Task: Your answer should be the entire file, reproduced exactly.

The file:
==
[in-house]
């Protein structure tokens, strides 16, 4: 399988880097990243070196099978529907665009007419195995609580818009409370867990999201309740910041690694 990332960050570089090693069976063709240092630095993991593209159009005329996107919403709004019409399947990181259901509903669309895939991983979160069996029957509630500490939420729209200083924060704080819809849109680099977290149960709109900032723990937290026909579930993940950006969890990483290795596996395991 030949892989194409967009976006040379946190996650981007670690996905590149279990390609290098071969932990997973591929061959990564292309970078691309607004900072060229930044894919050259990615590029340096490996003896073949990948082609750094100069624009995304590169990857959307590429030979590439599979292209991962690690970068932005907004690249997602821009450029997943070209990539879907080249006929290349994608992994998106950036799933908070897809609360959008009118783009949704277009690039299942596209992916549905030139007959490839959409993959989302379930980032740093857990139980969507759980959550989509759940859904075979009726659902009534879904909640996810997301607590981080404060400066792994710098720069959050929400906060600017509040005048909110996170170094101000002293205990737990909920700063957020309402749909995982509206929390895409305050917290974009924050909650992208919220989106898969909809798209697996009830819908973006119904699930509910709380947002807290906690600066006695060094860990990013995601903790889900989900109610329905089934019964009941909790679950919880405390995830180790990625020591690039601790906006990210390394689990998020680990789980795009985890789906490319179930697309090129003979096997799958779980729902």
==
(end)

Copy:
[in-house]
């Protein structure tokens, strides 16, 4: 399988880097990243070196099978529907665009007419195995609580818009409370867990999201309740910041690694 990332960050570089090693069976063709240092630095993991593209159009005329996107919403709004019409399947990181259901509903669309895939991983979160069996029957509630500490939420729209200083924060704080819809849109680099977290149960709109900032723990937290026909579930993940950006969890990483290795596996395991 030949892989194409967009976006040379946190996650981007670690996905590149279990390609290098071969932990997973591929061959990564292309970078691309607004900072060229930044894919050259990615590029340096490996003896073949990948082609750094100069624009995304590169990857959307590429030979590439599979292209991962690690970068932005907004690249997602821009450029997943070209990539879907080249006929290349994608992994998106950036799933908070897809609360959008009118783009949704277009690039299942596209992916549905030139007959490839959409993959989302379930980032740093857990139980969507759980959550989509759940859904075979009726659902009534879904909640996810997301607590981080404060400066792994710098720069959050929400906060600017509040005048909110996170170094101000002293205990737990909920700063957020309402749909995982509206929390895409305050917290974009924050909650992208919220989106898969909809798209697996009830819908973006119904699930509910709380947002807290906690600066006695060094860990990013995601903790889900989900109610329905089934019964009941909790679950919880405390995830180790990625020591690039601790906006990210390394689990998020680990789980795009985890789906490319179930697309090129003979096997799958779980729902």